Smoking increases your risk of cardiovascular diseases and death. In people with type 2 diabetes, smoking worsens lipid levels, increases chronic inflammation, and worsens glucose management. You should be asked whether you use tobacco at every medical visit; consider it a vital sign. You should be encouraged to quit and referred for assistance if needed.

Take your medications as prescribed

If you have trouble taking any of your medications due to their side effects, costs or other factors, discuss this with your healthcare providers; there may be alternatives. If you do not understand why you need a medication that is prescribed or believe the medicine will harm you, ask your healthcare providers.

How to Hit Your Glucose, Blood Pressure and Blood Lipid Targets

To keep your heart and blood vessels healthy, ADA and AHA recommend you achieve and maintain glucose, blood pressure and blood lipid targets. It’s worth discussing your targets with your healthcare provider, as they may vary based on a number of individual factors.

Glucose Management

Diabetes is considered a progressive condition, and most people with type 2 diabetes will need an increasing number of glucose-lowering medications to keep their glucose levels within their target. There are two classes of glucose-lowering medications that can also help lower your risks of cardiovascular and kidney disease. Discuss the use of one or both of these medications with your diabetes care providers based on your individual medical situation and other factors.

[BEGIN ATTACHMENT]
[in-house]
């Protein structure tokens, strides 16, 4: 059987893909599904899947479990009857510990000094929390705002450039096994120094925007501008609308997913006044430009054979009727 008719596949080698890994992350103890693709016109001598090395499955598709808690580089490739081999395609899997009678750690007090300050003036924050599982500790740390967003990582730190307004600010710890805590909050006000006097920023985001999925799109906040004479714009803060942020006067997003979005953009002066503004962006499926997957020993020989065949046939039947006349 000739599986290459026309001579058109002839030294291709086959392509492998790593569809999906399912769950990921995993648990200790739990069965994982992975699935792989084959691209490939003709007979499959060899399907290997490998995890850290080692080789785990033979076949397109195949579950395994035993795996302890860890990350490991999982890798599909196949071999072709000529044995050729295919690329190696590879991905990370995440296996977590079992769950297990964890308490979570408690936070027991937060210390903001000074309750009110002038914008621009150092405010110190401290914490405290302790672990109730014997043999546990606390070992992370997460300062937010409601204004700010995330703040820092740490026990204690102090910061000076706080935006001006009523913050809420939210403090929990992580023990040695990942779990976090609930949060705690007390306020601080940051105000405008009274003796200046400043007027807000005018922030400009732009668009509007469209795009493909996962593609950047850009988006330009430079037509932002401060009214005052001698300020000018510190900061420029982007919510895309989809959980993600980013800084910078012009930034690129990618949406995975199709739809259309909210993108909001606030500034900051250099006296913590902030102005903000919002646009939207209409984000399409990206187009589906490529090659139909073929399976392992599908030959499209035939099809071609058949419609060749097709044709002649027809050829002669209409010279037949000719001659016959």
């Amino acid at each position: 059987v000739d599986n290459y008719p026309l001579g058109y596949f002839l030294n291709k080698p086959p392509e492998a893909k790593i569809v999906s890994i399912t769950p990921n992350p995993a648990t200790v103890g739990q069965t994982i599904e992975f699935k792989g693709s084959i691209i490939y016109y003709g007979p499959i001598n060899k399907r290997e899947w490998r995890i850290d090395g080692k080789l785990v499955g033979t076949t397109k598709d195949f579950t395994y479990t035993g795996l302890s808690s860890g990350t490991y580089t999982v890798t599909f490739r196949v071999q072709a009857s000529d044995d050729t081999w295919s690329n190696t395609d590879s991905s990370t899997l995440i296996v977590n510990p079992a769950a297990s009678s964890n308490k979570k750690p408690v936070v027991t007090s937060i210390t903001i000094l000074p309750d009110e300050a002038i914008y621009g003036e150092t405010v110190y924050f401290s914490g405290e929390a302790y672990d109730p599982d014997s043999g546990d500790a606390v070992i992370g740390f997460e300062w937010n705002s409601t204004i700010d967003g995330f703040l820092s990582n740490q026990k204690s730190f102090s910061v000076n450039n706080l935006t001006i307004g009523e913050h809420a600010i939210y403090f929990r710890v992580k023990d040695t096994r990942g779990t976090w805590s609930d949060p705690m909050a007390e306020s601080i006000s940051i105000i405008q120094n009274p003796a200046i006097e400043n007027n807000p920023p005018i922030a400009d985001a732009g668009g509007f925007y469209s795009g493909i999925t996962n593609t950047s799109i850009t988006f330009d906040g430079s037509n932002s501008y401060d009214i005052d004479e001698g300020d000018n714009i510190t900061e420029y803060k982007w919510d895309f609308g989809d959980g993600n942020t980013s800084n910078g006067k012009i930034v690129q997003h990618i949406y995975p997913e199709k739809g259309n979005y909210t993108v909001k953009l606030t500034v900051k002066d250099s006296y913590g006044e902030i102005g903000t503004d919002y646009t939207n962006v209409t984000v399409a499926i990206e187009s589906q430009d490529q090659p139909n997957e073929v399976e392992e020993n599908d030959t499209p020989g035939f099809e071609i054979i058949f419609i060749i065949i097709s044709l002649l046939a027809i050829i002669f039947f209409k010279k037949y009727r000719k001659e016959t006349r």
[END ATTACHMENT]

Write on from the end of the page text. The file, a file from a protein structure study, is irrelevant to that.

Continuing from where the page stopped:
One class is incretin-based therapies such as GLP-1s and SGLT-2 inhibitors. GLP-1s reduce appetite, stimulate insulin release and inhibit glucagon release in the pancreas. They also slow the digestion of food in the stomach, delaying glucose absorption and rises in glucose levels. GLP-1s also cause weight loss and reduce the risk of cardiovascular disease. The other class of medication, SGLT-2 inhibitors, lowers glucose levels by reducing the amount of glucose that is reabsorbed by the kidneys and increasing the amount of glucose put out in the urine. SGLT-2 inhibitors improve cardiovascular and renal outcomes including reducing hospitalizations for heart failure and reducing chronic kidney disease.

Blood Pressure Management

People with diabetes are twice as likely to have high blood pressure compared to people without diabetes. Keeping your blood pressure under control reduces cardiovascular events, stroke, and heart failure. Blood pressure readings should be taken at every healthcare visit. If you have high blood pressure, you should also monitor your blood pressure at home.

How you and your healthcare providers manage your blood pressure depends on your individual situation and other cardiovascular disease risk factors.

If your blood pressure is greater than 120/80 mmHg (but lower than 130/80 mmHg), take steps to put lifestyle modifications mentioned above into action. You should also aim to reduce the amount of sodium you consume and increase potassium intake from foods and beverages. Your target blood pressure should be lower than 130/80 mmHg (if it can be safely attained).

If your blood pressure is at or greater than 130/80 mmHg, add to the healthy lifestyle and self-care behaviors (see above), starting a blood pressure medication and working to achieve a target below 130/80 mmHg.